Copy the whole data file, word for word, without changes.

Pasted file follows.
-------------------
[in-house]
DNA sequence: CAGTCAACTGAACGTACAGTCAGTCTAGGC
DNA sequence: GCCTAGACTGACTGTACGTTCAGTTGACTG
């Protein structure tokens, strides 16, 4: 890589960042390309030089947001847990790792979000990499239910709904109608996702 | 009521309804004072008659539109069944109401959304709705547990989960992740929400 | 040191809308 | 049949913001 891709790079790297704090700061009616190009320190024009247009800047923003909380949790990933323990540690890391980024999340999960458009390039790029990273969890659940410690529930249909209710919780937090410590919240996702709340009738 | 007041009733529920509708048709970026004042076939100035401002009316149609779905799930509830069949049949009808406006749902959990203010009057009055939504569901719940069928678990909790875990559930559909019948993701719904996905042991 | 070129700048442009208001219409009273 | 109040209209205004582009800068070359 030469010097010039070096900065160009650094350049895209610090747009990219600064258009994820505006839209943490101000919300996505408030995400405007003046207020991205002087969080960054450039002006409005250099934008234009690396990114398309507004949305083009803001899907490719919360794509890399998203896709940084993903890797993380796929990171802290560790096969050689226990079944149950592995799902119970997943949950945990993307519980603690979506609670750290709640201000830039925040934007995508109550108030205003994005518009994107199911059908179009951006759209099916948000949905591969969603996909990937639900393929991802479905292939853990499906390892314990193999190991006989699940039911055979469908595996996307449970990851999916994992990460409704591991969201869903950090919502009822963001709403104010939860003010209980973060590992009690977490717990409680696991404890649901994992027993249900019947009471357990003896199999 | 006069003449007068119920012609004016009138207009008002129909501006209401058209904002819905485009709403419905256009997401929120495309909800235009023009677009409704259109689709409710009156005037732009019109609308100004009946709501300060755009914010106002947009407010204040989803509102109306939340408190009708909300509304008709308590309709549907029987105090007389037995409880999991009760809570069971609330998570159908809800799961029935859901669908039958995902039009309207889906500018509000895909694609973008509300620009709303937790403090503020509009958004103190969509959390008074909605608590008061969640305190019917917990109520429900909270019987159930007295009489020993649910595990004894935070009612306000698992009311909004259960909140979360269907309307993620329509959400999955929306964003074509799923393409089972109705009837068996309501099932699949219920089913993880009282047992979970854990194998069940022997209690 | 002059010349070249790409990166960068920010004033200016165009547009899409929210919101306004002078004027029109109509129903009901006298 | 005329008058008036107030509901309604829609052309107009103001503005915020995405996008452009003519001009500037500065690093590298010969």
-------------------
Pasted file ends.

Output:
[in-house]
DNA sequence: CAGTCAACTGAACGTACAGTCAGTCTAGGC
DNA sequence: GCCTAGACTGACTGTACGTTCAGTTGACTG
């Protein structure tokens, strides 16, 4: 890589960042390309030089947001847990790792979000990499239910709904109608996702 | 009521309804004072008659539109069944109401959304709705547990989960992740929400 | 040191809308 | 049949913001 891709790079790297704090700061009616190009320190024009247009800047923003909380949790990933323990540690890391980024999340999960458009390039790029990273969890659940410690529930249909209710919780937090410590919240996702709340009738 | 007041009733529920509708048709970026004042076939100035401002009316149609779905799930509830069949049949009808406006749902959990203010009057009055939504569901719940069928678990909790875990559930559909019948993701719904996905042991 | 070129700048442009208001219409009273 | 109040209209205004582009800068070359 030469010097010039070096900065160009650094350049895209610090747009990219600064258009994820505006839209943490101000919300996505408030995400405007003046207020991205002087969080960054450039002006409005250099934008234009690396990114398309507004949305083009803001899907490719919360794509890399998203896709940084993903890797993380796929990171802290560790096969050689226990079944149950592995799902119970997943949950945990993307519980603690979506609670750290709640201000830039925040934007995508109550108030205003994005518009994107199911059908179009951006759209099916948000949905591969969603996909990937639900393929991802479905292939853990499906390892314990193999190991006989699940039911055979469908595996996307449970990851999916994992990460409704591991969201869903950090919502009822963001709403104010939860003010209980973060590992009690977490717990409680696991404890649901994992027993249900019947009471357990003896199999 | 006069003449007068119920012609004016009138207009008002129909501006209401058209904002819905485009709403419905256009997401929120495309909800235009023009677009409704259109689709409710009156005037732009019109609308100004009946709501300060755009914010106002947009407010204040989803509102109306939340408190009708909300509304008709308590309709549907029987105090007389037995409880999991009760809570069971609330998570159908809800799961029935859901669908039958995902039009309207889906500018509000895909694609973008509300620009709303937790403090503020509009958004103190969509959390008074909605608590008061969640305190019917917990109520429900909270019987159930007295009489020993649910595990004894935070009612306000698992009311909004259960909140979360269907309307993620329509959400999955929306964003074509799923393409089972109705009837068996309501099932699949219920089913993880009282047992979970854990194998069940022997209690 | 002059010349070249790409990166960068920010004033200016165009547009899409929210919101306004002078004027029109109509129903009901006298 | 005329008058008036107030509901309604829609052309107009103001503005915020995405996008452009003519001009500037500065690093590298010969």